Poll after poll shows most Americans prefer a balanced approach over a solely border and enforcement approach. While Americans are concerned about the border, they want action over the status quo. Polling from Global Strategy Group found that 68% of all voters wanted “a balanced approach that includes both border security and protects Dreamers, providing them and other eligible immigrants with a pathway to citizenship.” 

By contrast, only 32% of all voters wanted “an enforcement-only approach that exclusively focuses on border security and limiting the use of asylum.” Pro-immigrant visions can have a pathway in Congress. In 2019 and 2021, House Democrats passed the Dream and Promise Act and the Farm Workforce Modernization Act with GOP support. For comparison, the House GOP’s draconian H.R.2 –  also known as the Child Deportation Act – passed without any bipartisan support.

There’s also indications that most Americans are not yet tuned in to the draconian immigration agenda for 2025 that Republicans are proposing. It’s an extremist white nationalist vision out of step with where the American people are at, but it is also backed by Trump’s promise to become a dictator to enact the agenda. His words. On multiple occasions.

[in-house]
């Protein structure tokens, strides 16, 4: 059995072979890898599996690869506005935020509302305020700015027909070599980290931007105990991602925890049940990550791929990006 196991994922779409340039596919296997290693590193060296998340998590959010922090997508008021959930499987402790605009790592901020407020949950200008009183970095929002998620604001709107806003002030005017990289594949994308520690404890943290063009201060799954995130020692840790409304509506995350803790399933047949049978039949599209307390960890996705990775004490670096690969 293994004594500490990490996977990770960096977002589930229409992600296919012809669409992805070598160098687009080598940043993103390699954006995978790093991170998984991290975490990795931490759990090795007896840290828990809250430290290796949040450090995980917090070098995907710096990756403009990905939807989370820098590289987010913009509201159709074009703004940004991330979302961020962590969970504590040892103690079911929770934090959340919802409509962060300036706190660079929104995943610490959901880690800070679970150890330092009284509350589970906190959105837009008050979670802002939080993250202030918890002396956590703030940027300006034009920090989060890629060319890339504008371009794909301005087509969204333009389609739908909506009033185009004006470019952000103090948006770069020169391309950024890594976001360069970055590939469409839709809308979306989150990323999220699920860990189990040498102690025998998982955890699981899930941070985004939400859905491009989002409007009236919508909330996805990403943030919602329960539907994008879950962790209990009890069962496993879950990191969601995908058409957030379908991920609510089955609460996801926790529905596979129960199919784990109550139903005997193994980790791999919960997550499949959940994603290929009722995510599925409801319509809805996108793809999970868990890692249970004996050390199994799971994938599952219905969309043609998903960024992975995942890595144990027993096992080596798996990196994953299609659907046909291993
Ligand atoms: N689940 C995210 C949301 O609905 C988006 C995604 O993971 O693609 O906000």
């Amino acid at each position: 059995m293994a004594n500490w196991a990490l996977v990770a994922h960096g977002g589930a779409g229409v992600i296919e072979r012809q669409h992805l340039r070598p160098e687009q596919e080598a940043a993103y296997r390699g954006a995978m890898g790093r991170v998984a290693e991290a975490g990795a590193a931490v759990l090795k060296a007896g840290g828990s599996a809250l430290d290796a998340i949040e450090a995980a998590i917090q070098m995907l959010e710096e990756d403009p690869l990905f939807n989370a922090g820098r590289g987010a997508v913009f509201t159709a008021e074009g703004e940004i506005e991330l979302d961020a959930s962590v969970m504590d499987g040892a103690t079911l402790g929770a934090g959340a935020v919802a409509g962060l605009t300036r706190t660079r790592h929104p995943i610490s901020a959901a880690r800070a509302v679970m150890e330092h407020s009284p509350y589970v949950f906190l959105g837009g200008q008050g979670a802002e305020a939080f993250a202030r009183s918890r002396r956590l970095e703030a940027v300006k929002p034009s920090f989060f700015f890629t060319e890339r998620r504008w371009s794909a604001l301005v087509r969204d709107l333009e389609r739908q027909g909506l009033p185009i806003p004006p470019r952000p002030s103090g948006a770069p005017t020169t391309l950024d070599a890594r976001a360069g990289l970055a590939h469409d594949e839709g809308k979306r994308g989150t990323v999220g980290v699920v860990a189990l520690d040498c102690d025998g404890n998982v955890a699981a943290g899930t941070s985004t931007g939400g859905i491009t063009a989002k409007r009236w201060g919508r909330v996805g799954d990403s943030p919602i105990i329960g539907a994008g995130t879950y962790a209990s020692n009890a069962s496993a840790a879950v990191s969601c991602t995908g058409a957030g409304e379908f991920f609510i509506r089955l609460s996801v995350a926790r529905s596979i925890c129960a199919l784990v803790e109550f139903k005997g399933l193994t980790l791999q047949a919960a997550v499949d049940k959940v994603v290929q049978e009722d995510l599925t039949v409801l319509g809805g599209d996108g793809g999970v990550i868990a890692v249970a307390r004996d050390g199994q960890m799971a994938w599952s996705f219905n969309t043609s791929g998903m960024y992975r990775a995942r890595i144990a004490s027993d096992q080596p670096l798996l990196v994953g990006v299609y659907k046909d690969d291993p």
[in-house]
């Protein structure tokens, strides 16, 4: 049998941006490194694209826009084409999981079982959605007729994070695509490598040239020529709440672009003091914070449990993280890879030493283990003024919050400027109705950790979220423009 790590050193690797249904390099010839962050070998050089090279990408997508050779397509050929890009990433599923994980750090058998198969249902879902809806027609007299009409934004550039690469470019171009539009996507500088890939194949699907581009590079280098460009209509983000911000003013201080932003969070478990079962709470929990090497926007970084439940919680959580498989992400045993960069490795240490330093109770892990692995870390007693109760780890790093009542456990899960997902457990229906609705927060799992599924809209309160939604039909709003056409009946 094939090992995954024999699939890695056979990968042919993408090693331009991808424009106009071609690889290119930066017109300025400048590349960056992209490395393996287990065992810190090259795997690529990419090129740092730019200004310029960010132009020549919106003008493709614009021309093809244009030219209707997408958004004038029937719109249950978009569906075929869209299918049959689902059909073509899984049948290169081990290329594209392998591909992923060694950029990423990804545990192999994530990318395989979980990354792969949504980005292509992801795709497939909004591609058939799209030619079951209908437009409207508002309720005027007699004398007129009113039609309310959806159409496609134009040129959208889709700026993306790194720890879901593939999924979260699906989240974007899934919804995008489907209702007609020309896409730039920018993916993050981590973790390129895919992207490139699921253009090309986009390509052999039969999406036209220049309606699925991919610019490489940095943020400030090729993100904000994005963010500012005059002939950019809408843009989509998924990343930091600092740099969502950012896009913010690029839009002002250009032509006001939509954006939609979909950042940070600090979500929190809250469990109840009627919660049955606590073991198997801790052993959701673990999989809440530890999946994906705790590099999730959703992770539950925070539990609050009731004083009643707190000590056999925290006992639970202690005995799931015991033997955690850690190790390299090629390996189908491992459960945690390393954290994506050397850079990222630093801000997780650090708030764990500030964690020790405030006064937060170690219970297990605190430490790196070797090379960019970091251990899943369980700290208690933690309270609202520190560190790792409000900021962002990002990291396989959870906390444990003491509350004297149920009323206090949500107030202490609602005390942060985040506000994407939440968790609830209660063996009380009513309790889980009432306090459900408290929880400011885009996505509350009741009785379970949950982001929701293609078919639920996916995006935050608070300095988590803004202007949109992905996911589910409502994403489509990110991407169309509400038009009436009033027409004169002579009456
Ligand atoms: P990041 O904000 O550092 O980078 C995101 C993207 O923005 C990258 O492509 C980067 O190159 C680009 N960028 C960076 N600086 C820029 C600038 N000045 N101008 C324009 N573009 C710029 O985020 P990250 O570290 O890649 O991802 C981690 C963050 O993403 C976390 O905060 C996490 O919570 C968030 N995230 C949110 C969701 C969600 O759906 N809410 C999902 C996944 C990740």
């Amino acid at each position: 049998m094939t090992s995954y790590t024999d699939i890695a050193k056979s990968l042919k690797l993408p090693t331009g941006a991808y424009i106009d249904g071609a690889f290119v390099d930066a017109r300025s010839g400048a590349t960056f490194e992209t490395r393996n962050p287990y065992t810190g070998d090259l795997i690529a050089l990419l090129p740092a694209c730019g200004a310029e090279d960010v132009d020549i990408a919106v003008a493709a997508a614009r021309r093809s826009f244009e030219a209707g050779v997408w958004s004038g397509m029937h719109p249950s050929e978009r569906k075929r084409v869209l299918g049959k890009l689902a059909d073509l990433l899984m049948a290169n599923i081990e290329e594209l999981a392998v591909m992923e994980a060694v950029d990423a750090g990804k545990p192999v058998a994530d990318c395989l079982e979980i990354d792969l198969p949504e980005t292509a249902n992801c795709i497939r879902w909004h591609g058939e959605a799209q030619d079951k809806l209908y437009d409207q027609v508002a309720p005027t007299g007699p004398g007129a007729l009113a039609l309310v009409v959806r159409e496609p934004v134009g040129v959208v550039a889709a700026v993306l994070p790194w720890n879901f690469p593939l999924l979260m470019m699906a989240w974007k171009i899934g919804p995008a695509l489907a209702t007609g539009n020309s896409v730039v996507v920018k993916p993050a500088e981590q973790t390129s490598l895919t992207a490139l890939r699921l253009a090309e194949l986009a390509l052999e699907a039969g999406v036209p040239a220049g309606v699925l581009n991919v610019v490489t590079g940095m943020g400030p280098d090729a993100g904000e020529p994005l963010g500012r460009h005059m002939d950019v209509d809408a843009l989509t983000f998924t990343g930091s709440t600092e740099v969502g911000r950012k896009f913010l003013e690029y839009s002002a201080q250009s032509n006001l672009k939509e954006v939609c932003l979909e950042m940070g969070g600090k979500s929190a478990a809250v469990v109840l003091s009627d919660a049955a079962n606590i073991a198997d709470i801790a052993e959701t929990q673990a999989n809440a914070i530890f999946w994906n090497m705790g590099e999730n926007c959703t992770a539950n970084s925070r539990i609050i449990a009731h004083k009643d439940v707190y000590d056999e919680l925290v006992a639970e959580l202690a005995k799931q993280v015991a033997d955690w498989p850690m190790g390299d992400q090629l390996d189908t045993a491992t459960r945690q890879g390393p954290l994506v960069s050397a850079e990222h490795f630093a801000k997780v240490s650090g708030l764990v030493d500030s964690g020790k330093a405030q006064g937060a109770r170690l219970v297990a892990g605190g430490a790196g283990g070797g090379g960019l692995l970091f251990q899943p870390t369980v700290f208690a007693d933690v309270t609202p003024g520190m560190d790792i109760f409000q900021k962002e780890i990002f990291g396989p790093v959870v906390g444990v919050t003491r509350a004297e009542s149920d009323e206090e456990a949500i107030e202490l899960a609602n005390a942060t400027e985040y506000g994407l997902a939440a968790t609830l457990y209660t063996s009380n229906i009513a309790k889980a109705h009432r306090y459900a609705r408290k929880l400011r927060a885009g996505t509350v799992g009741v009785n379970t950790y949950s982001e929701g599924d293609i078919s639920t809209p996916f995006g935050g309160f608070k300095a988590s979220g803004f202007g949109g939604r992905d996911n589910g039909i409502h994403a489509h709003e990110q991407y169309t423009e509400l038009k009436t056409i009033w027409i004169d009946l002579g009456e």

This anti-democrat extremism may be undervalued, as Greg Sargent notes in a recent piece at the New Republic. Remarking on a poll about the awareness of Trump’s most authoritarian statements, he writes that “when respondents were presented with these quotes, it prompted a rise in Trump’s negatives. For instance, after hearing them, the percentage who see him as ‘out for revenge’ jumped by five points, the percentage who see him as ‘dangerous’ rose by nine points, and the percentage who see him as a ‘dictator’ climbed by seven points.”       

“At this point in the cycle, immigration is effectively all Republicans have left to run on,” Eleveld reported, noting the recent visit by Trump to the border. That border stop saw Trump relying on the deadly claim that immigrants are invaders out to do us harm, claiming that  they “look like warriors to me.” Trump also continued to politicize a tragic killing in Georgia as part of his shameless effort to link immigrants and crime, even though undocumented immigrants commit crime at lower rates than U.S.-born Americans (and despite his own 91 felony charges).

But even after not one but two different so-called “migrant crimes” stories pushed by top Republicans turned out to be completely bogus, we shouldn’t hold our breaths and wait for Republicans to adjust their electoral strategy heading into the November elections. This is all they have, and they’ll keep pushing it even as it alienates 30% of their base voters, as was seen in GOP primary races through Super Tuesday.

“Despite nativist attacks failing to deliver at the ballot box in cycle after cycle, Republicans, with Trump still leading their party, are not going to switch tactics,” Mueller told the DailyKos. Eleveld concludes: “And even if Republicans wanted to switch tactics, what would they switch to?”